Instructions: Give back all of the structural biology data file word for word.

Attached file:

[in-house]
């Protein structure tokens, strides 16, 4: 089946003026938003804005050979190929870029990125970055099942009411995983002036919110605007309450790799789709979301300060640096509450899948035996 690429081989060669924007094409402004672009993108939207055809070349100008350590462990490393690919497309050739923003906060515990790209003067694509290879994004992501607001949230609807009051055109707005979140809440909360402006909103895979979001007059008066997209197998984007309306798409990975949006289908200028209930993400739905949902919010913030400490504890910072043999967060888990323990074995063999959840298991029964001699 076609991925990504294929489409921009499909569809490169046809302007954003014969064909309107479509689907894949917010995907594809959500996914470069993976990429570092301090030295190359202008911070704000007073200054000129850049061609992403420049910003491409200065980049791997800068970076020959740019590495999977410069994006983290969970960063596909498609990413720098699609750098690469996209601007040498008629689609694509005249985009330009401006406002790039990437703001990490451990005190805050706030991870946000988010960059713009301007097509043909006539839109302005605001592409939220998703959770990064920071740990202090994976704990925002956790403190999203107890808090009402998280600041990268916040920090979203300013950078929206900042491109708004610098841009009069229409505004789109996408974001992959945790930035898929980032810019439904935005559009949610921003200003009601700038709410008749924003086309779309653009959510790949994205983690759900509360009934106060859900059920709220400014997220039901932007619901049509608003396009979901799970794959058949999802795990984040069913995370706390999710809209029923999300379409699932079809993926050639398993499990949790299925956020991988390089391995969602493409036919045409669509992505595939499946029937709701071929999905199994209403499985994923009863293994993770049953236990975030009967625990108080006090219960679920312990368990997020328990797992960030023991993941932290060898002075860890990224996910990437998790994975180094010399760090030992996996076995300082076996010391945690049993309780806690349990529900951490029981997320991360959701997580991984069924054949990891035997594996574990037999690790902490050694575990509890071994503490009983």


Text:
[in-house]
């Protein structure tokens, strides 16, 4: 089946003026938003804005050979190929870029990125970055099942009411995983002036919110605007309450790799789709979301300060640096509450899948035996 690429081989060669924007094409402004672009993108939207055809070349100008350590462990490393690919497309050739923003906060515990790209003067694509290879994004992501607001949230609807009051055109707005979140809440909360402006909103895979979001007059008066997209197998984007309306798409990975949006289908200028209930993400739905949902919010913030400490504890910072043999967060888990323990074995063999959840298991029964001699 076609991925990504294929489409921009499909569809490169046809302007954003014969064909309107479509689907894949917010995907594809959500996914470069993976990429570092301090030295190359202008911070704000007073200054000129850049061609992403420049910003491409200065980049791997800068970076020959740019590495999977410069994006983290969970960063596909498609990413720098699609750098690469996209601007040498008629689609694509005249985009330009401006406002790039990437703001990490451990005190805050706030991870946000988010960059713009301007097509043909006539839109302005605001592409939220998703959770990064920071740990202090994976704990925002956790403190999203107890808090009402998280600041990268916040920090979203300013950078929206900042491109708004610098841009009069229409505004789109996408974001992959945790930035898929980032810019439904935005559009949610921003200003009601700038709410008749924003086309779309653009959510790949994205983690759900509360009934106060859900059920709220400014997220039901932007619901049509608003396009979901799970794959058949999802795990984040069913995370706390999710809209029923999300379409699932079809993926050639398993499990949790299925956020991988390089391995969602493409036919045409669509992505595939499946029937709701071929999905199994209403499985994923009863293994993770049953236990975030009967625990108080006090219960679920312990368990997020328990797992960030023991993941932290060898002075860890990224996910990437998790994975180094010399760090030992996996076995300082076996010391945690049993309780806690349990529900951490029981997320991360959701997580991984069924054949990891035997594996574990037999690790902490050694575990509890071994503490009983």